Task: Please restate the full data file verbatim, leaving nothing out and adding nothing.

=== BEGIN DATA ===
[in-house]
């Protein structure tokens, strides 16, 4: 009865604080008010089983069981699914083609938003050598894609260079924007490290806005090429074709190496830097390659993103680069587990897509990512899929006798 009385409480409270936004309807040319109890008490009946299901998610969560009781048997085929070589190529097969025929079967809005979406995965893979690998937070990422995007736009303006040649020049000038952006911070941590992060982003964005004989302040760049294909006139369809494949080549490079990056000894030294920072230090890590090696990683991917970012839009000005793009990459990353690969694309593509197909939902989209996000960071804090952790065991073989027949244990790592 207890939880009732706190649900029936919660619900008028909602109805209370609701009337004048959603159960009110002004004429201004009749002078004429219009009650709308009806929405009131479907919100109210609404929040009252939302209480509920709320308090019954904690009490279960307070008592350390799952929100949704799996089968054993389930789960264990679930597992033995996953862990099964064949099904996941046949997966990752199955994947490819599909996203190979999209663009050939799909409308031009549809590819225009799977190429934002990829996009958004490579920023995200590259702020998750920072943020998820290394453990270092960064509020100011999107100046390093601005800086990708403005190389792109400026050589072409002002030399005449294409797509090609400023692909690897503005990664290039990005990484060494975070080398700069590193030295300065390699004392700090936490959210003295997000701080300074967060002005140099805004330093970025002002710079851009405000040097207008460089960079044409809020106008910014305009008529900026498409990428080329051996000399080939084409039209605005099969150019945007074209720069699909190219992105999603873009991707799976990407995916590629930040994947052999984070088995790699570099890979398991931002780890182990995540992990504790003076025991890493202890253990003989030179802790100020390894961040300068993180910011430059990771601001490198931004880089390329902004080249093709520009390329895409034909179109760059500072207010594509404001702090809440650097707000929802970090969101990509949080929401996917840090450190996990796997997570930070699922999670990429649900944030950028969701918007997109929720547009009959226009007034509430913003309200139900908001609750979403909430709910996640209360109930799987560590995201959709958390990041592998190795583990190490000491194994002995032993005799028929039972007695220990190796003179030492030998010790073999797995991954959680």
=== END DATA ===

[in-house]
């Protein structure tokens, strides 16, 4: 009865604080008010089983069981699914083609938003050598894609260079924007490290806005090429074709190496830097390659993103680069587990897509990512899929006798 009385409480409270936004309807040319109890008490009946299901998610969560009781048997085929070589190529097969025929079967809005979406995965893979690998937070990422995007736009303006040649020049000038952006911070941590992060982003964005004989302040760049294909006139369809494949080549490079990056000894030294920072230090890590090696990683991917970012839009000005793009990459990353690969694309593509197909939902989209996000960071804090952790065991073989027949244990790592 207890939880009732706190649900029936919660619900008028909602109805209370609701009337004048959603159960009110002004004429201004009749002078004429219009009650709308009806929405009131479907919100109210609404929040009252939302209480509920709320308090019954904690009490279960307070008592350390799952929100949704799996089968054993389930789960264990679930597992033995996953862990099964064949099904996941046949997966990752199955994947490819599909996203190979999209663009050939799909409308031009549809590819225009799977190429934002990829996009958004490579920023995200590259702020998750920072943020998820290394453990270092960064509020100011999107100046390093601005800086990708403005190389792109400026050589072409002002030399005449294409797509090609400023692909690897503005990664290039990005990484060494975070080398700069590193030295300065390699004392700090936490959210003295997000701080300074967060002005140099805004330093970025002002710079851009405000040097207008460089960079044409809020106008910014305009008529900026498409990428080329051996000399080939084409039209605005099969150019945007074209720069699909190219992105999603873009991707799976990407995916590629930040994947052999984070088995790699570099890979398991931002780890182990995540992990504790003076025991890493202890253990003989030179802790100020390894961040300068993180910011430059990771601001490198931004880089390329902004080249093709520009390329895409034909179109760059500072207010594509404001702090809440650097707000929802970090969101990509949080929401996917840090450190996990796997997570930070699922999670990429649900944030950028969701918007997109929720547009009959226009007034509430913003309200139900908001609750979403909430709910996640209360109930799987560590995201959709958390990041592998190795583990190490000491194994002995032993005799028929039972007695220990190796003179030492030998010790073999797995991954959680």